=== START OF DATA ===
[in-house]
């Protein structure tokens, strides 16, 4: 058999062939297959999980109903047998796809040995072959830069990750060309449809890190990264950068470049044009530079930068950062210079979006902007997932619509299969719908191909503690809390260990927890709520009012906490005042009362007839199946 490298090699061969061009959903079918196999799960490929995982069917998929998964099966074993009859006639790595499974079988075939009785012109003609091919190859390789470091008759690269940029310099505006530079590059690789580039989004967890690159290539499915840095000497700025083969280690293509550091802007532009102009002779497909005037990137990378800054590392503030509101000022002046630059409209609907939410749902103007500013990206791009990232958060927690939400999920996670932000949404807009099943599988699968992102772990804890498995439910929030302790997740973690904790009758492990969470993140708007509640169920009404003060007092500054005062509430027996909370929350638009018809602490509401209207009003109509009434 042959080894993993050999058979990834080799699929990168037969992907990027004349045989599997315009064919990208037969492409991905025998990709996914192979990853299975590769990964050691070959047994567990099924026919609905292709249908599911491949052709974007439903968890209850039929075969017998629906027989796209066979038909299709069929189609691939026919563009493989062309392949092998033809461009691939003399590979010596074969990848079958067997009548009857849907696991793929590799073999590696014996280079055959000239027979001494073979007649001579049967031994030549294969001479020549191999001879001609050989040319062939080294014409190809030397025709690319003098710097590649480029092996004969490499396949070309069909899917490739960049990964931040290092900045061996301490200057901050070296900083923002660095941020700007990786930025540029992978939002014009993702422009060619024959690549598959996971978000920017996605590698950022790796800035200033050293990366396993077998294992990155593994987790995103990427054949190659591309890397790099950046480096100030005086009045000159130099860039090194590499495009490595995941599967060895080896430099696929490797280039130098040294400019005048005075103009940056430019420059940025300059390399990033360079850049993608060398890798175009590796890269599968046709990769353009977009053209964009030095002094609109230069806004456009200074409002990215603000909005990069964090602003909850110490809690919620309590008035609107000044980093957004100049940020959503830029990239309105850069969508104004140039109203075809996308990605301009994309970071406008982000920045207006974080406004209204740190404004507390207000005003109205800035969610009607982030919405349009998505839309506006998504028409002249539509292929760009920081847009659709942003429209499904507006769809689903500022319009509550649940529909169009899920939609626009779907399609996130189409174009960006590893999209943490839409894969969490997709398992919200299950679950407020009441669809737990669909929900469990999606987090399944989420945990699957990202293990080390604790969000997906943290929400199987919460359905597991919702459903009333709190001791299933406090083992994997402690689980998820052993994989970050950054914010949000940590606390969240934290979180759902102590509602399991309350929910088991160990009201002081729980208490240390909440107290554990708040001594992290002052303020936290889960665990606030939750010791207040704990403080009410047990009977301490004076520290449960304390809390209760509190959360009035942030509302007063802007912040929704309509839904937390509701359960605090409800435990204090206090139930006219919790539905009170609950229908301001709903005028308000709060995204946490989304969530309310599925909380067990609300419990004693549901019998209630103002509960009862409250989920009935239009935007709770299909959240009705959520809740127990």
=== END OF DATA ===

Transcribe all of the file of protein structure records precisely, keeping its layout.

[in-house]
């Protein structure tokens, strides 16, 4: 058999062939297959999980109903047998796809040995072959830069990750060309449809890190990264950068470049044009530079930068950062210079979006902007997932619509299969719908191909503690809390260990927890709520009012906490005042009362007839199946 490298090699061969061009959903079918196999799960490929995982069917998929998964099966074993009859006639790595499974079988075939009785012109003609091919190859390789470091008759690269940029310099505006530079590059690789580039989004967890690159290539499915840095000497700025083969280690293509550091802007532009102009002779497909005037990137990378800054590392503030509101000022002046630059409209609907939410749902103007500013990206791009990232958060927690939400999920996670932000949404807009099943599988699968992102772990804890498995439910929030302790997740973690904790009758492990969470993140708007509640169920009404003060007092500054005062509430027996909370929350638009018809602490509401209207009003109509009434 042959080894993993050999058979990834080799699929990168037969992907990027004349045989599997315009064919990208037969492409991905025998990709996914192979990853299975590769990964050691070959047994567990099924026919609905292709249908599911491949052709974007439903968890209850039929075969017998629906027989796209066979038909299709069929189609691939026919563009493989062309392949092998033809461009691939003399590979010596074969990848079958067997009548009857849907696991793929590799073999590696014996280079055959000239027979001494073979007649001579049967031994030549294969001479020549191999001879001609050989040319062939080294014409190809030397025709690319003098710097590649480029092996004969490499396949070309069909899917490739960049990964931040290092900045061996301490200057901050070296900083923002660095941020700007990786930025540029992978939002014009993702422009060619024959690549598959996971978000920017996605590698950022790796800035200033050293990366396993077998294992990155593994987790995103990427054949190659591309890397790099950046480096100030005086009045000159130099860039090194590499495009490595995941599967060895080896430099696929490797280039130098040294400019005048005075103009940056430019420059940025300059390399990033360079850049993608060398890798175009590796890269599968046709990769353009977009053209964009030095002094609109230069806004456009200074409002990215603000909005990069964090602003909850110490809690919620309590008035609107000044980093957004100049940020959503830029990239309105850069969508104004140039109203075809996308990605301009994309970071406008982000920045207006974080406004209204740190404004507390207000005003109205800035969610009607982030919405349009998505839309506006998504028409002249539509292929760009920081847009659709942003429209499904507006769809689903500022319009509550649940529909169009899920939609626009779907399609996130189409174009960006590893999209943490839409894969969490997709398992919200299950679950407020009441669809737990669909929900469990999606987090399944989420945990699957990202293990080390604790969000997906943290929400199987919460359905597991919702459903009333709190001791299933406090083992994997402690689980998820052993994989970050950054914010949000940590606390969240934290979180759902102590509602399991309350929910088991160990009201002081729980208490240390909440107290554990708040001594992290002052303020936290889960665990606030939750010791207040704990403080009410047990009977301490004076520290449960304390809390209760509190959360009035942030509302007063802007912040929704309509839904937390509701359960605090409800435990204090206090139930006219919790539905009170609950229908301001709903005028308000709060995204946490989304969530309310599925909380067990609300419990004693549901019998209630103002509960009862409250989920009935239009935007709770299909959240009705959520809740127990």